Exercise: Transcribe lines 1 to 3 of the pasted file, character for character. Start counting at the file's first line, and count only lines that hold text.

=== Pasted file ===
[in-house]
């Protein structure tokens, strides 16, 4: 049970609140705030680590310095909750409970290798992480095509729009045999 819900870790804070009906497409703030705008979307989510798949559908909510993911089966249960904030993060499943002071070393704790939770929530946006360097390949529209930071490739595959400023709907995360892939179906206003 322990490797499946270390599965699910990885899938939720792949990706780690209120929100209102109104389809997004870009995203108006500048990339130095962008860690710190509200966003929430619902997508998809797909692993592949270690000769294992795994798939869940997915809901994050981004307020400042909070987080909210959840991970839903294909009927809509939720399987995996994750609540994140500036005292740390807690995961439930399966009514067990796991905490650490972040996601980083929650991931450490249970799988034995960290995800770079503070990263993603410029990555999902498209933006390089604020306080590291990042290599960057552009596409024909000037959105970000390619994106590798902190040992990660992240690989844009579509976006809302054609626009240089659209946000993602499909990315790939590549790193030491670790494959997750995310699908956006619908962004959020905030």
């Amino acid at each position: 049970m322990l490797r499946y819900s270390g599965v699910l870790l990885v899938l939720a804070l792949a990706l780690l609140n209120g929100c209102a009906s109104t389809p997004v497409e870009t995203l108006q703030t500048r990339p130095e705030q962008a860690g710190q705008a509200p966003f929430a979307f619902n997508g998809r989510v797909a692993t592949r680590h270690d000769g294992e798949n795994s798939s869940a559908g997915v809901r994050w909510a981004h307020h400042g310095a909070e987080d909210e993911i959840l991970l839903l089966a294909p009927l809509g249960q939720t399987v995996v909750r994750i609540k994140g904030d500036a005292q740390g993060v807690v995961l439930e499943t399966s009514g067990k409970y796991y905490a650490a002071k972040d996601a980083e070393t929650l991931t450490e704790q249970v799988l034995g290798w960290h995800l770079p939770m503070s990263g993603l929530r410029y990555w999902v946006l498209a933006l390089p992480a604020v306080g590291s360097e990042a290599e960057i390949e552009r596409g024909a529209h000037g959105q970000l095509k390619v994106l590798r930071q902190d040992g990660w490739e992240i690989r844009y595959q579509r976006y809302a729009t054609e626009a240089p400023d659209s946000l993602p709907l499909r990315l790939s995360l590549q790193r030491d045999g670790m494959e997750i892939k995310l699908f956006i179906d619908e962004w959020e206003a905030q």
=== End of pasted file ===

[in-house]
């Protein structure tokens, strides 16, 4: 049970609140705030680590310095909750409970290798992480095509729009045999 819900870790804070009906497409703030705008979307989510798949559908909510993911089966249960904030993060499943002071070393704790939770929530946006360097390949529209930071490739595959400023709907995360892939179906206003 322990490797499946270390599965699910990885899938939720792949990706780690209120929100209102109104389809997004870009995203108006500048990339130095962008860690710190509200966003929430619902997508998809797909692993592949270690000769294992795994798939869940997915809901994050981004307020400042909070987080909210959840991970839903294909009927809509939720399987995996994750609540994140500036005292740390807690995961439930399966009514067990796991905490650490972040996601980083929650991931450490249970799988034995960290995800770079503070990263993603410029990555999902498209933006390089604020306080590291990042290599960057552009596409024909000037959105970000390619994106590798902190040992990660992240690989844009579509976006809302054609626009240089659209946000993602499909990315790939590549790193030491670790494959997750995310699908956006619908962004959020905030």
């Amino acid at each position: 049970m322990l490797r499946y819900s270390g599965v699910l870790l990885v899938l939720a804070l792949a990706l780690l609140n209120g929100c209102a009906s109104t389809p997004v497409e870009t995203l108006q703030t500048r990339p130095e705030q962008a860690g710190q705008a509200p966003f929430a979307f619902n997508g998809r989510v797909a692993t592949r680590h270690d000769g294992e798949n795994s798939s869940a559908g997915v809901r994050w909510a981004h307020h400042g310095a909070e987080d909210e993911i959840l991970l839903l089966a294909p009927l809509g249960q939720t399987v995996v909750r994750i609540k994140g904030d500036a005292q740390g993060v807690v995961l439930e499943t399966s009514g067990k409970y796991y905490a650490a002071k972040d996601a980083e070393t929650l991931t450490e704790q249970v799988l034995g290798w960290h995800l770079p939770m503070s990263g993603l929530r410029y990555w999902v946006l498209a933006l390089p992480a604020v306080g590291s360097e990042a290599e960057i390949e552009r596409g024909a529209h000037g959105q970000l095509k390619v994106l590798r930071q902190d040992g990660w490739e992240i690989r844009y595959q579509r976006y809302a729009t054609e626009a240089p400023d659209s946000l993602p709907l499909r990315l790939s995360l590549q790193r030491d045999g670790m494959e997750i892939k995310l699908f956006i179906d619908e962004w959020e206003a905030q």